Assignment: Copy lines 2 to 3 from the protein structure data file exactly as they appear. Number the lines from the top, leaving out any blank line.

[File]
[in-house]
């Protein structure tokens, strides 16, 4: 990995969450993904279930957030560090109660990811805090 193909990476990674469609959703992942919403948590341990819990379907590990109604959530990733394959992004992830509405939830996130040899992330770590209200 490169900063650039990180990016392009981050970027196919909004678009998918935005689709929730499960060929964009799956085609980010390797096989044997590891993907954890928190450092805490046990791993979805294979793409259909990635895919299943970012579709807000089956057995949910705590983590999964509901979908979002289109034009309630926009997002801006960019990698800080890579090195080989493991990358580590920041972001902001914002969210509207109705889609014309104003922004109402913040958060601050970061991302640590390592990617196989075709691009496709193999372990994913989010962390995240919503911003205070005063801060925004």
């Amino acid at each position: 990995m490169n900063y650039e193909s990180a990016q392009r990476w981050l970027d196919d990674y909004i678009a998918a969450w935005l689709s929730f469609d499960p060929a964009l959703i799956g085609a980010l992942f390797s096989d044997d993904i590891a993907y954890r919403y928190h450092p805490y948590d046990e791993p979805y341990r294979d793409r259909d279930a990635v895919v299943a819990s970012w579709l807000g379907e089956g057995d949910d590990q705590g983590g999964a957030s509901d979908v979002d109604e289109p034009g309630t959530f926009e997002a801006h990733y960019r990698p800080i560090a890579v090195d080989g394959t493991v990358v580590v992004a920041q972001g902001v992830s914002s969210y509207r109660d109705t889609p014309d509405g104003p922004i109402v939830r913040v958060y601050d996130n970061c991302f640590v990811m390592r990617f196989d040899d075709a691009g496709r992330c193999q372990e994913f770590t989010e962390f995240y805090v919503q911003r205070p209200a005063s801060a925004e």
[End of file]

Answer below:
């Protein structure tokens, strides 16, 4: 990995969450993904279930957030560090109660990811805090 193909990476990674469609959703992942919403948590341990819990379907590990109604959530990733394959992004992830509405939830996130040899992330770590209200 490169900063650039990180990016392009981050970027196919909004678009998918935005689709929730499960060929964009799956085609980010390797096989044997590891993907954890928190450092805490046990791993979805294979793409259909990635895919299943970012579709807000089956057995949910705590983590999964509901979908979002289109034009309630926009997002801006960019990698800080890579090195080989493991990358580590920041972001902001914002969210509207109705889609014309104003922004109402913040958060601050970061991302640590390592990617196989075709691009496709193999372990994913989010962390995240919503911003205070005063801060925004």
């Amino acid at each position: 990995m490169n900063y650039e193909s990180a990016q392009r990476w981050l970027d196919d990674y909004i678009a998918a969450w935005l689709s929730f469609d499960p060929a964009l959703i799956g085609a980010l992942f390797s096989d044997d993904i590891a993907y954890r919403y928190h450092p805490y948590d046990e791993p979805y341990r294979d793409r259909d279930a990635v895919v299943a819990s970012w579709l807000g379907e089956g057995d949910d590990q705590g983590g999964a957030s509901d979908v979002d109604e289109p034009g309630t959530f926009e997002a801006h990733y960019r990698p800080i560090a890579v090195d080989g394959t493991v990358v580590v992004a920041q972001g902001v992830s914002s969210y509207r109660d109705t889609p014309d509405g104003p922004i109402v939830r913040v958060y601050d996130n970061c991302f640590v990811m390592r990617f196989d040899d075709a691009g496709r992330c193999q372990e994913f770590t989010e962390f995240y805090v919503q911003r205070p209200a005063s801060a925004e």